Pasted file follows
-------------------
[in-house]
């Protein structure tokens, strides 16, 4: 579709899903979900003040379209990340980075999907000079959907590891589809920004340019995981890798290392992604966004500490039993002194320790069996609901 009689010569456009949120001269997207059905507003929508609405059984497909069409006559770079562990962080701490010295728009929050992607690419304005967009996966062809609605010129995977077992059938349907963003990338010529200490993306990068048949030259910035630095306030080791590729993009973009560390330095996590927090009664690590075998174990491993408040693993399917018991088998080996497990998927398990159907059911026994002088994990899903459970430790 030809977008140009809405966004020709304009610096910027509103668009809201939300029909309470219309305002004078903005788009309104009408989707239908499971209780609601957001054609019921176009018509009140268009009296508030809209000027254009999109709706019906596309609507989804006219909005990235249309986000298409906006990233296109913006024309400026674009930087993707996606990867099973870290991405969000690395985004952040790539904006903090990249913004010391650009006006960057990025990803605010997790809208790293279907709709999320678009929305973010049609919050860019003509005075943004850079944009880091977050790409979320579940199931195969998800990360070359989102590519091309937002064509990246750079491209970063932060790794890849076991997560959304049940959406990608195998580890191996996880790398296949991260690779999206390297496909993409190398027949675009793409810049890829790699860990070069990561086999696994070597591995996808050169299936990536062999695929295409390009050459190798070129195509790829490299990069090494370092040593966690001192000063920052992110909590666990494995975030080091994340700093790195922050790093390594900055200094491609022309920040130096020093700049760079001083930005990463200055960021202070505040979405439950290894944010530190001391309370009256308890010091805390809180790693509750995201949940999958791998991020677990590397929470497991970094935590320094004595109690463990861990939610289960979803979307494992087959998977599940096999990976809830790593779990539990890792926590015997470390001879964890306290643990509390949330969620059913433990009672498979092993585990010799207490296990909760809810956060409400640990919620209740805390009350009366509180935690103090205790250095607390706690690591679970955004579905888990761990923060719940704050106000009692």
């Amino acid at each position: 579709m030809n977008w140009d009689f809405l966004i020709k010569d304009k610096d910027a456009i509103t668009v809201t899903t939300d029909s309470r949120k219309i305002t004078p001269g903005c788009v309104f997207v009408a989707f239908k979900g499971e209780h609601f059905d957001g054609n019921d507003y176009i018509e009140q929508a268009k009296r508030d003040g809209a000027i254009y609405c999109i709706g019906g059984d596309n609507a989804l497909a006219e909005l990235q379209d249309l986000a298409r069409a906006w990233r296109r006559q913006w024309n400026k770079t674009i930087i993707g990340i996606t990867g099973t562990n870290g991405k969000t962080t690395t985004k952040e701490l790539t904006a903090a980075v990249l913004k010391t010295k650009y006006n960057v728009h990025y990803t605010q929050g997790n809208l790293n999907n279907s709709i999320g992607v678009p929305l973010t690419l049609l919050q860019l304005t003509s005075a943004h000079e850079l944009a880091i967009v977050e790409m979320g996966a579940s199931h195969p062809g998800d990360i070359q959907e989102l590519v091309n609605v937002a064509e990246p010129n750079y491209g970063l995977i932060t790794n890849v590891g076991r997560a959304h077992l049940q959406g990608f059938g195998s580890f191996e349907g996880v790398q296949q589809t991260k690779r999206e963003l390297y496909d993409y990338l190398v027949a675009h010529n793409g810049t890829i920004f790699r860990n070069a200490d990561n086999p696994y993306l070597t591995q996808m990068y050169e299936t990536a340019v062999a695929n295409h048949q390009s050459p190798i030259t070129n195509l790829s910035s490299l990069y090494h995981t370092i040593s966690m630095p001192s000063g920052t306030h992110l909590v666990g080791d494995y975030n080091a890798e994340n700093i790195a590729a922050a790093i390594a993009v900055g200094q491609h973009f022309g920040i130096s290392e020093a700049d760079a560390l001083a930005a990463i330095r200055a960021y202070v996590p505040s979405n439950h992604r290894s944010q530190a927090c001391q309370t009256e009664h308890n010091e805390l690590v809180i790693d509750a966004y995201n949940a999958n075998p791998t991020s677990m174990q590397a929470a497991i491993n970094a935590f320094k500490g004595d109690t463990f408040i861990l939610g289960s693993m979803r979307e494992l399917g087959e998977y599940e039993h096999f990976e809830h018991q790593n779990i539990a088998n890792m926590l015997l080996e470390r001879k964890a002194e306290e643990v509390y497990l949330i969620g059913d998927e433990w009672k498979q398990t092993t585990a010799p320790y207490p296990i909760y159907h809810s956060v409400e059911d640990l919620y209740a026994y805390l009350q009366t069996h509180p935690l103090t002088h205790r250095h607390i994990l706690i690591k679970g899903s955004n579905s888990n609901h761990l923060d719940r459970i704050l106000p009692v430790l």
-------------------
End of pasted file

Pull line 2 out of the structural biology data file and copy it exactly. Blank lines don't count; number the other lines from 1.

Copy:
């Protein structure tokens, strides 16, 4: 579709899903979900003040379209990340980075999907000079959907590891589809920004340019995981890798290392992604966004500490039993002194320790069996609901 009689010569456009949120001269997207059905507003929508609405059984497909069409006559770079562990962080701490010295728009929050992607690419304005967009996966062809609605010129995977077992059938349907963003990338010529200490993306990068048949030259910035630095306030080791590729993009973009560390330095996590927090009664690590075998174990491993408040693993399917018991088998080996497990998927398990159907059911026994002088994990899903459970430790 030809977008140009809405966004020709304009610096910027509103668009809201939300029909309470219309305002004078903005788009309104009408989707239908499971209780609601957001054609019921176009018509009140268009009296508030809209000027254009999109709706019906596309609507989804006219909005990235249309986000298409906006990233296109913006024309400026674009930087993707996606990867099973870290991405969000690395985004952040790539904006903090990249913004010391650009006006960057990025990803605010997790809208790293279907709709999320678009929305973010049609919050860019003509005075943004850079944009880091977050790409979320579940199931195969998800990360070359989102590519091309937002064509990246750079491209970063932060790794890849076991997560959304049940959406990608195998580890191996996880790398296949991260690779999206390297496909993409190398027949675009793409810049890829790699860990070069990561086999696994070597591995996808050169299936990536062999695929295409390009050459190798070129195509790829490299990069090494370092040593966690001192000063920052992110909590666990494995975030080091994340700093790195922050790093390594900055200094491609022309920040130096020093700049760079001083930005990463200055960021202070505040979405439950290894944010530190001391309370009256308890010091805390809180790693509750995201949940999958791998991020677990590397929470497991970094935590320094004595109690463990861990939610289960979803979307494992087959998977599940096999990976809830790593779990539990890792926590015997470390001879964890306290643990509390949330969620059913433990009672498979092993585990010799207490296990909760809810956060409400640990919620209740805390009350009366509180935690103090205790250095607390706690690591679970955004579905888990761990923060719940704050106000009692």